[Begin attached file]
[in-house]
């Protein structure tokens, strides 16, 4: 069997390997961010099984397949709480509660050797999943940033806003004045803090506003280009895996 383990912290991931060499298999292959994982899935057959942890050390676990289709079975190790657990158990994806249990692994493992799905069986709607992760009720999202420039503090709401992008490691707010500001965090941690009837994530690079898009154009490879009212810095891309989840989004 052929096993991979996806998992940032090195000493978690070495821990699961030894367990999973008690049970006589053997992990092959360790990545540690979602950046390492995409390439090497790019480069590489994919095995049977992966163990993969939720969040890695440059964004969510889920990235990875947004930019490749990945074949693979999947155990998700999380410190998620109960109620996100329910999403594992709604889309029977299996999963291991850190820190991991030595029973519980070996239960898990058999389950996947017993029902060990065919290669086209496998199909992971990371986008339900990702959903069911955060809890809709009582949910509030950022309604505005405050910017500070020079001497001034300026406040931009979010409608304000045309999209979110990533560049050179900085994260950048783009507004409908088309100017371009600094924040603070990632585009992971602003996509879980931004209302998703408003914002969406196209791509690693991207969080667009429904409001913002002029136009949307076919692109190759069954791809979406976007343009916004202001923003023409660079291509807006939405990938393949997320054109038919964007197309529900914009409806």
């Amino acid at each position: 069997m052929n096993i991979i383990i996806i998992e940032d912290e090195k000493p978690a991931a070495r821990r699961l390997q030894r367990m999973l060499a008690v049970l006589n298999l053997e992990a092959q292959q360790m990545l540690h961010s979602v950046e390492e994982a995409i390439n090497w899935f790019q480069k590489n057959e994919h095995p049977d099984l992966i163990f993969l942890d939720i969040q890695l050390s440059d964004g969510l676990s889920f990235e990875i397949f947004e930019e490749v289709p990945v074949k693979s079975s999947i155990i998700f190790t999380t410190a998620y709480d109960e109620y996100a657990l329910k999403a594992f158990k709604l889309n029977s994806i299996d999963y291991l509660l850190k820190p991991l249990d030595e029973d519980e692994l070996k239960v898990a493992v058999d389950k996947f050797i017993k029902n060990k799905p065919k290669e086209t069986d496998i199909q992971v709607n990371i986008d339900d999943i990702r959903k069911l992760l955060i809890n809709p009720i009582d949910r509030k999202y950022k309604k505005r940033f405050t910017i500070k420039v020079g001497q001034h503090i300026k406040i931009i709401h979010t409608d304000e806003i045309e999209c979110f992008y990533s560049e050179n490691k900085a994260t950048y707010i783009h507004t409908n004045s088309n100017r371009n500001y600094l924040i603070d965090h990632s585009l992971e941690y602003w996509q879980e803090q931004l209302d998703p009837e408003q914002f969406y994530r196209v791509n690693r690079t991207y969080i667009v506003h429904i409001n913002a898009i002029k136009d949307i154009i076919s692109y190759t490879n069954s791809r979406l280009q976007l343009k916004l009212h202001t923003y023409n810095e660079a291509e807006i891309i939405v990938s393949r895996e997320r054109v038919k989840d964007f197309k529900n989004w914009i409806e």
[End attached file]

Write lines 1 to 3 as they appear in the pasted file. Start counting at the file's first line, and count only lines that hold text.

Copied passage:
[in-house]
């Protein structure tokens, strides 16, 4: 069997390997961010099984397949709480509660050797999943940033806003004045803090506003280009895996 383990912290991931060499298999292959994982899935057959942890050390676990289709079975190790657990158990994806249990692994493992799905069986709607992760009720999202420039503090709401992008490691707010500001965090941690009837994530690079898009154009490879009212810095891309989840989004 052929096993991979996806998992940032090195000493978690070495821990699961030894367990999973008690049970006589053997992990092959360790990545540690979602950046390492995409390439090497790019480069590489994919095995049977992966163990993969939720969040890695440059964004969510889920990235990875947004930019490749990945074949693979999947155990998700999380410190998620109960109620996100329910999403594992709604889309029977299996999963291991850190820190991991030595029973519980070996239960898990058999389950996947017993029902060990065919290669086209496998199909992971990371986008339900990702959903069911955060809890809709009582949910509030950022309604505005405050910017500070020079001497001034300026406040931009979010409608304000045309999209979110990533560049050179900085994260950048783009507004409908088309100017371009600094924040603070990632585009992971602003996509879980931004209302998703408003914002969406196209791509690693991207969080667009429904409001913002002029136009949307076919692109190759069954791809979406976007343009916004202001923003023409660079291509807006939405990938393949997320054109038919964007197309529900914009409806």
């Amino acid at each position: 069997m052929n096993i991979i383990i996806i998992e940032d912290e090195k000493p978690a991931a070495r821990r699961l390997q030894r367990m999973l060499a008690v049970l006589n298999l053997e992990a092959q292959q360790m990545l540690h961010s979602v950046e390492e994982a995409i390439n090497w899935f790019q480069k590489n057959e994919h095995p049977d099984l992966i163990f993969l942890d939720i969040q890695l050390s440059d964004g969510l676990s889920f990235e990875i397949f947004e930019e490749v289709p990945v074949k693979s079975s999947i155990i998700f190790t999380t410190a998620y709480d109960e109620y996100a657990l329910k999403a594992f158990k709604l889309n029977s994806i299996d999963y291991l509660l850190k820190p991991l249990d030595e029973d519980e692994l070996k239960v898990a493992v058999d389950k996947f050797i017993k029902n060990k799905p065919k290669e086209t069986d496998i199909q992971v709607n990371i986008d339900d999943i990702r959903k069911l992760l955060i809890n809709p009720i009582d949910r509030k999202y950022k309604k505005r940033f405050t910017i500070k420039v020079g001497q001034h503090i300026k406040i931009i709401h979010t409608d304000e806003i045309e999209c979110f992008y990533s560049e050179n490691k900085a994260t950048y707010i783009h507004t409908n004045s088309n100017r371009n500001y600094l924040i603070d965090h990632s585009l992971e941690y602003w996509q879980e803090q931004l209302d998703p009837e408003q914002f969406y994530r196209v791509n690693r690079t991207y969080i667009v506003h429904i409001n913002a898009i002029k136009d949307i154009i076919s692109y190759t490879n069954s791809r979406l280009q976007l343009k916004l009212h202001t923003y023409n810095e660079a291509e807006i891309i939405v990938s393949r895996e997320r054109v038919k989840d964007f197309k529900n989004w914009i409806e």